15. 15. THE ENTREPRENEUR’S RADIO SHOW Conversations with Self-made Millionaires and High-level Entrepreneurs that Grow Your Business Copyright © 2012, 2013 The Entrepreneur‟s Radio Show Page 15 of 23 the last chapter, the entire chapter is based on integrity. And the reason I did that, I purposely put chapter 10 as integrity is something that inspires people because we've seen over the number of years here, from Bernie Madoff to all of these other guys that have been crooked in different organizations, and they've gotten caught, and they've embarrassed the company, they've embarrassed themselves, they've lost all credibility. I lined integrity to be the last chapter in the book because to me you could be patient, you could communicate well, you could put up a great environment, you can do a lot of these other things. But if you don't have integrity, all those things are going to fall apart. Travis: Right. Jeremy: You really have to be someone of character. Say what you mean, mean what you say. Don't deceive people. If there's something that needs to be said, don't try to beat around the bush, or paint a picture that's not real accurate. People really do appreciate it when you're honest. And that comes from both sides, from the employee and the employer. The organizations that I've noticed that have done really well, say, since the recession, that's been a big issue that we try to be really honest with each other. We like to have integrity so no one feels like they've ever been tricked, or duped, or something that's happened in a way that's going to lose trust, which actually turns out into you losing loyalty, and we don't want to do that. Travis: Right. I completely agree. So let me go back and make sure that I've done a good job of taking notes here and add a little color to this, okay? Jeremy: Sure. Travis: So number 1, the leader needs to deliver a level of passion. I completely agree with that. How can you expect people to deliver a level of passion, and quality, customer service, great experience if you're not bringing it yourself, right? Jeremy: Exactly. Travis: Whatever it is, people are quite often reflect what they see. And so, you can't have closed door meetings and flag all the customers and then expect them to go out there, and say nice things, and be nice to the clients. You're going to have difficult clients at times, deal with them and move on, but you still need to focus on delivering a high level of energy and passion. And so, I completely agree with you on that. And I love the number 2, surround yourself with people that can help you quickly grow, people that challenge you. It's so dangerous to get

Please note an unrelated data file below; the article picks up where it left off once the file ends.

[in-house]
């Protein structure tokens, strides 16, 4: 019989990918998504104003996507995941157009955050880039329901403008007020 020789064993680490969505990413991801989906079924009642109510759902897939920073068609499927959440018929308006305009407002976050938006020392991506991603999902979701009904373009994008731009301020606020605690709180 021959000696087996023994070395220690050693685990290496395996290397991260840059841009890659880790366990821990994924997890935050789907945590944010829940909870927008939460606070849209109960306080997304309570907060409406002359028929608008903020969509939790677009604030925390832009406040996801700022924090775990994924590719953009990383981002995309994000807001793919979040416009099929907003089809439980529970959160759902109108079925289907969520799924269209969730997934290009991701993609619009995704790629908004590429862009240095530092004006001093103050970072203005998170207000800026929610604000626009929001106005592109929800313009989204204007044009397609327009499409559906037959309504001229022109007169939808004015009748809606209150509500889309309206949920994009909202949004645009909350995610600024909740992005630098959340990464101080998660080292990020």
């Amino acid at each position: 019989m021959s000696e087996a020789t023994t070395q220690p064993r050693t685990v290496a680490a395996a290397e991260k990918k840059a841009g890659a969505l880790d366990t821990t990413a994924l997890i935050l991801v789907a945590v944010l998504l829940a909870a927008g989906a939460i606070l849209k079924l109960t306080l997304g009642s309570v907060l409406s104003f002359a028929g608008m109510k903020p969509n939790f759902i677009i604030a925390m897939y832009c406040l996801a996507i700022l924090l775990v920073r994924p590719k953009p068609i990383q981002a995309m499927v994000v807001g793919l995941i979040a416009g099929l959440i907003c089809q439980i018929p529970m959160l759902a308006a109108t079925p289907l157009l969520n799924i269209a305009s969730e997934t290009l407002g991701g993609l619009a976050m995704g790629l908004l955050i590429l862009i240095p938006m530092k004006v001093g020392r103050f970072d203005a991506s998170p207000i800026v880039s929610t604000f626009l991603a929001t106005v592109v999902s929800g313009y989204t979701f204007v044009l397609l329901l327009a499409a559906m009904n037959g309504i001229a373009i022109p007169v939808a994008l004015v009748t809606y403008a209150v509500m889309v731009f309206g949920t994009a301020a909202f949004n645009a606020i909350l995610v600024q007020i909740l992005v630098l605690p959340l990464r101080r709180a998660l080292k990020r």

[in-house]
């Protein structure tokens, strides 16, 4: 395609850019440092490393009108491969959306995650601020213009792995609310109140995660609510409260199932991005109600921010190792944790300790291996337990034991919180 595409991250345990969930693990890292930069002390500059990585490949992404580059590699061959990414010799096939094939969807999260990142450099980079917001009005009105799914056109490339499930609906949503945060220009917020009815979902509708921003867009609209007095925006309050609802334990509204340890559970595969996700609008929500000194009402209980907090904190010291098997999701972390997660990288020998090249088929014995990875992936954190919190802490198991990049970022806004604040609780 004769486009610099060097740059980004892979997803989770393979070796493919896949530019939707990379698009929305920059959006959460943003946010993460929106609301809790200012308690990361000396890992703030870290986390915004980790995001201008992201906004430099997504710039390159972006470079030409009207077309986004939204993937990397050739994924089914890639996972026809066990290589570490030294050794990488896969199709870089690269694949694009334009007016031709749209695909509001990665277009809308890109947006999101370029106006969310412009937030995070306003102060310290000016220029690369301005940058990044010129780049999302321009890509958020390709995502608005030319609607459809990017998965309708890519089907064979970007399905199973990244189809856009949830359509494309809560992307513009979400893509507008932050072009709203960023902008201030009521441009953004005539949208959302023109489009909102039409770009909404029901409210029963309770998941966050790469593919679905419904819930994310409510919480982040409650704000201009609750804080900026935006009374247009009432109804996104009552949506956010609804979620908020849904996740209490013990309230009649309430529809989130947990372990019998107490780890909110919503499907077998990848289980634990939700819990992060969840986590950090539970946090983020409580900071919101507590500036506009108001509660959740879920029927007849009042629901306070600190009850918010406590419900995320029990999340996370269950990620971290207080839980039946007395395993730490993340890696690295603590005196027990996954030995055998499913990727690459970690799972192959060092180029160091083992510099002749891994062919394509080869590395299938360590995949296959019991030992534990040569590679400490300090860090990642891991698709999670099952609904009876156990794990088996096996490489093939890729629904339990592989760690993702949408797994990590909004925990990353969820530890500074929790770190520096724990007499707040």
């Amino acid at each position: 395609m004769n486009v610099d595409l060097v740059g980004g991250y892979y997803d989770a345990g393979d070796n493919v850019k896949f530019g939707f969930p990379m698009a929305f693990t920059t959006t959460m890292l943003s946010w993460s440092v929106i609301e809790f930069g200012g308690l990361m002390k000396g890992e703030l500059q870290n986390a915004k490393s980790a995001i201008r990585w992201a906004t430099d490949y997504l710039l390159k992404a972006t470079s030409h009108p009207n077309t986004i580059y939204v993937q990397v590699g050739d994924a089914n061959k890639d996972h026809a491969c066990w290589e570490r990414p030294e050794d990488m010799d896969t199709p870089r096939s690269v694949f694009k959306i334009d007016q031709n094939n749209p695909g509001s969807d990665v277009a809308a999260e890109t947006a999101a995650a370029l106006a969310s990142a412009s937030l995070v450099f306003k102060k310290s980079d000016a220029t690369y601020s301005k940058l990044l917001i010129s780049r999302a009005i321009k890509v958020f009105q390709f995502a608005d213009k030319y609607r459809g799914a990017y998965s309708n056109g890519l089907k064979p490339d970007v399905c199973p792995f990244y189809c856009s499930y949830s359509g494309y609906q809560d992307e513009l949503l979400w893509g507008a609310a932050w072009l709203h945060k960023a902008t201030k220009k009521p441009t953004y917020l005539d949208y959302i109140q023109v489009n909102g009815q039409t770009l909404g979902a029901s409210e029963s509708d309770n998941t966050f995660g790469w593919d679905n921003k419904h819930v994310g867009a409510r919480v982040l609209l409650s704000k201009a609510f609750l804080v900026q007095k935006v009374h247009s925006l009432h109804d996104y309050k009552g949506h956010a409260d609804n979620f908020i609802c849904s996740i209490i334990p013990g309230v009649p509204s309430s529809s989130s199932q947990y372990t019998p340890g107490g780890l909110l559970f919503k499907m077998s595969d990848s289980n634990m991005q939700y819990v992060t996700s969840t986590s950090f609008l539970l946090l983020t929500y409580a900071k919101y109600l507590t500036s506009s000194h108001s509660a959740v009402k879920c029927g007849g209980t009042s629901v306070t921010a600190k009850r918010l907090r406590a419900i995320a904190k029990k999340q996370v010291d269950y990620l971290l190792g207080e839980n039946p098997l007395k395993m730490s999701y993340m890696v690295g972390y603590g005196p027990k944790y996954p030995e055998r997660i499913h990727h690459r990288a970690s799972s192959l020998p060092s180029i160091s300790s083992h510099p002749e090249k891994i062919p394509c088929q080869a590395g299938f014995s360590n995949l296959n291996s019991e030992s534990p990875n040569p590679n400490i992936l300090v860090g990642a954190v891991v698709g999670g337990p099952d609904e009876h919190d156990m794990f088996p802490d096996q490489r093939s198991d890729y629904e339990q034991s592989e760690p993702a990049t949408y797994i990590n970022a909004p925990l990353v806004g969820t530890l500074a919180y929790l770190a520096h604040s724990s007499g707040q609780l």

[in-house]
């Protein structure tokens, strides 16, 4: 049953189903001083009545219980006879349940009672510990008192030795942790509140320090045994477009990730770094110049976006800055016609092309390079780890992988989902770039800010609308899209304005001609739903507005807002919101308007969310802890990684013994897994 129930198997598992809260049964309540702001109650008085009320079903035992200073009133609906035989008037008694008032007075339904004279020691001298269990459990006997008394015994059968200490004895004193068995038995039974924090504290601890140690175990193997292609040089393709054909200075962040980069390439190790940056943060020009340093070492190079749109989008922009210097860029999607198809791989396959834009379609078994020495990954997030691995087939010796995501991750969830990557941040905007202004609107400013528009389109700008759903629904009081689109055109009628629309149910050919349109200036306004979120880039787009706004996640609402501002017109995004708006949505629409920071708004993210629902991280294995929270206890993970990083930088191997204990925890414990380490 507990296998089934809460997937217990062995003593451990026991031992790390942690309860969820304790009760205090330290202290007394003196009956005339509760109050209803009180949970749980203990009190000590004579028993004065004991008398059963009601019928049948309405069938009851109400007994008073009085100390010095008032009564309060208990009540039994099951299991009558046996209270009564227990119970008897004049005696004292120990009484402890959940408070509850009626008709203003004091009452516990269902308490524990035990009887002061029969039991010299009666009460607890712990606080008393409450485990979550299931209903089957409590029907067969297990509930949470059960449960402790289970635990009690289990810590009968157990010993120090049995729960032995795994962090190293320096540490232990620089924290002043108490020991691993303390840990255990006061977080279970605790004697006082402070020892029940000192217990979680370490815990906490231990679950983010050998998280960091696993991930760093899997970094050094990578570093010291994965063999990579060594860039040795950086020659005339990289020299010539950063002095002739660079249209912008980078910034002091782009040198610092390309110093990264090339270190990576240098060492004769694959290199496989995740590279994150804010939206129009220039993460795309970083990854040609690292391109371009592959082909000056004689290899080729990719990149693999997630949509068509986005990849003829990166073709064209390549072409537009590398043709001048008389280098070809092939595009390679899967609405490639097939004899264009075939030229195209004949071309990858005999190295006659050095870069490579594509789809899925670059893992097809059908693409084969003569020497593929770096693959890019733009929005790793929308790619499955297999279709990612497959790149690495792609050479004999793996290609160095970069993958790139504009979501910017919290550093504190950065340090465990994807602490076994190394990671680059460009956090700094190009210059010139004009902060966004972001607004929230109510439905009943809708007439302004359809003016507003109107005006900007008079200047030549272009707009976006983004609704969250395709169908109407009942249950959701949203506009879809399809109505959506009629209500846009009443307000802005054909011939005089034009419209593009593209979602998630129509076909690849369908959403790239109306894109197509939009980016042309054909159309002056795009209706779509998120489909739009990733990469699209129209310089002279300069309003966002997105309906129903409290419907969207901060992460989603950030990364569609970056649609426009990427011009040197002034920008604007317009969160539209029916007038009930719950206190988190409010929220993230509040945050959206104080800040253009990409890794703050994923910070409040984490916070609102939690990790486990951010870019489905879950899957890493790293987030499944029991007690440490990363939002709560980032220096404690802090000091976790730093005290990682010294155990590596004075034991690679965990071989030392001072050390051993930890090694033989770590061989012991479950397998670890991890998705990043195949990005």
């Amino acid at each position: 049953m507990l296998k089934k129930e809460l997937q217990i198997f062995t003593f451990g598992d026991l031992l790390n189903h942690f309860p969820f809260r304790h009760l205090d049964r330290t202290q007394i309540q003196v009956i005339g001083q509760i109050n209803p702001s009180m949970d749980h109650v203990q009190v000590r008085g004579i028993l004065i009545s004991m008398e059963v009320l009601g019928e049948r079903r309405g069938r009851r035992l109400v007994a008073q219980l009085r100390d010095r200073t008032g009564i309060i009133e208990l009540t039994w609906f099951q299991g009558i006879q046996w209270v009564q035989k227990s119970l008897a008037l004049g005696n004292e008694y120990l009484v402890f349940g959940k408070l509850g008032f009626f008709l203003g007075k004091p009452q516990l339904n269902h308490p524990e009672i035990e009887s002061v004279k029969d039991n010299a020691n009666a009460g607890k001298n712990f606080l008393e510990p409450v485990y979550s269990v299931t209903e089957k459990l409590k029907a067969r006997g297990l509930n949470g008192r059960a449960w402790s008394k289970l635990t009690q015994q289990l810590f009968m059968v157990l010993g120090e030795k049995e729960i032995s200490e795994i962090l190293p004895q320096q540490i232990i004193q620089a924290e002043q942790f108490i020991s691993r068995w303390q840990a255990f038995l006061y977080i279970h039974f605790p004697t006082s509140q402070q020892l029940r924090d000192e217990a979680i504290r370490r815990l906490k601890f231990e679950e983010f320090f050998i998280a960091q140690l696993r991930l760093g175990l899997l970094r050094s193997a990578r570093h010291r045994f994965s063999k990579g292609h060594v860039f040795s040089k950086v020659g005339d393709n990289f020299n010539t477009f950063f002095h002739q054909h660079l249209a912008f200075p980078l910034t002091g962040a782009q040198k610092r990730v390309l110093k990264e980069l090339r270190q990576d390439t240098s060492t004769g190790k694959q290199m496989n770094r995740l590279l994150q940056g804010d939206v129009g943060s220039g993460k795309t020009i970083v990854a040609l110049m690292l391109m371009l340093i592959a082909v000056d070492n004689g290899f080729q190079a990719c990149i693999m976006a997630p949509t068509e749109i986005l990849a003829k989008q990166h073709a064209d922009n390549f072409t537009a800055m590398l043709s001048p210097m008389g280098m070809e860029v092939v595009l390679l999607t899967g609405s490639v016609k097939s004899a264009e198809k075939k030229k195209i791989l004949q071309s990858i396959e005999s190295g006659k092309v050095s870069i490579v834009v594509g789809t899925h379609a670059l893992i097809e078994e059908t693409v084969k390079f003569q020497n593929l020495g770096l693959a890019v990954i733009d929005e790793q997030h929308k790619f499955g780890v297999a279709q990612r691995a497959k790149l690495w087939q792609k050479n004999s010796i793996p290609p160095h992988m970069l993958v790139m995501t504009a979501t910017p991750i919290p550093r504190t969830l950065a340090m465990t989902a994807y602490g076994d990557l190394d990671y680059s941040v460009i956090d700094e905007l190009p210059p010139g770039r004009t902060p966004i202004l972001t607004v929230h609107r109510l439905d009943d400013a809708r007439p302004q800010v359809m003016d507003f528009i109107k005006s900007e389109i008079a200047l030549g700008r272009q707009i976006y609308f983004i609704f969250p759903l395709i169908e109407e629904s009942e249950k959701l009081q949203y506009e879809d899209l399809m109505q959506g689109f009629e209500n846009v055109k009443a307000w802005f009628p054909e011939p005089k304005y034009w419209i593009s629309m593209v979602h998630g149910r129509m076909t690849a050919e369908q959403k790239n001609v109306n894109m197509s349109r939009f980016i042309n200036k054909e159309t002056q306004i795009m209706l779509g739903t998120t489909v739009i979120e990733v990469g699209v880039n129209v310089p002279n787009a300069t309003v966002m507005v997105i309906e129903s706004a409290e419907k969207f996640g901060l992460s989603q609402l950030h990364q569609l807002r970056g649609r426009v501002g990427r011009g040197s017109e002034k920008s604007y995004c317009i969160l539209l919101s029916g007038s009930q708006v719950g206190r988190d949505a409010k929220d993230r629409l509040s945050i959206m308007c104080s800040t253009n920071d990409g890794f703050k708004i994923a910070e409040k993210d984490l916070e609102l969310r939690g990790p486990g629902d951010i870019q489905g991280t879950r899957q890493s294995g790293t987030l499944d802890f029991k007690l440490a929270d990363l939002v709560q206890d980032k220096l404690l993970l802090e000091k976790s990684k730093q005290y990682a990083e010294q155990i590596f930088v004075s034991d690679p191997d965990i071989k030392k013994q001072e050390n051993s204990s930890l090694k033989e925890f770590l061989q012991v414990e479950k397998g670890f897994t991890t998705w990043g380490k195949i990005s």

16. 16. THE ENTREPRENEUR’S RADIO SHOW Conversations with Self-made Millionaires and High-level Entrepreneurs that Grow Your Business Copyright © 2012, 2013 The Entrepreneur‟s Radio Show Page 16 of 23 surrounded by people that just want to tell you yes, and that's what happens with people on your payroll, right? Jeremy: Exactly. If you get surrounded by people who are afraid to ask a hard question, at some point in time you're going to realize how far behind you are because you are never challenged to look at new areas that'll take you to the next level. Travis: Right. I found that people that live with you and people that are on your payroll are not ideal people to ask you tough questions because they normally can't. Jeremy: Exactly. You don't want to put someone who's in that position, and you put them in a tough spot. Because they think they should say something but then they're a little nervous because, well, what if the boss wants to fire me because I kind of gave some push back. Travis: Right. Jeremy: It's great to have people-- I always say, within your field of business, not necessarily within your business per se. Now, you might have 1 or 2, but you probably want to have 2 or 3 that are in a similar profession as you that you can talk candid to each other outside of the office. Travis: Now, I would challenge you on that. And there's more than one way to do things. What I have found is people that instruct someone from an industry and they're in the same industry, it becomes a very incestuous type of recommendations, where everybody is doing and saying the same thing. And a lot of times industries are really innovated when somebody comes from an outside-- it's normally a kid that discovers the cure for one type of cancer, not somebody in a laboratory. It's normally someone in an another industry that thinks in a complete different way. So what do you have to say about that when you say they should be in the industry? Jeremy: Yeah, to me it's kind of a both end, you don't want to have some group of 3 and 4 and none of them are in your industry. But I don't think you want 3 or 4 where all of them are, and here's why. In my little circle, I've got 2 or 3 people that are professional communicators. And if I'm speaking in the area where they live geographically, I'll ask them to come and actually break down my speech, do a review of it. We'll go out to dinner; I'd like to see what thoughts they have because I'm doing something in their area of expertise. I know them well enough in their character. They grow comfortable, and grow comfortable with them giving me constructive criticism.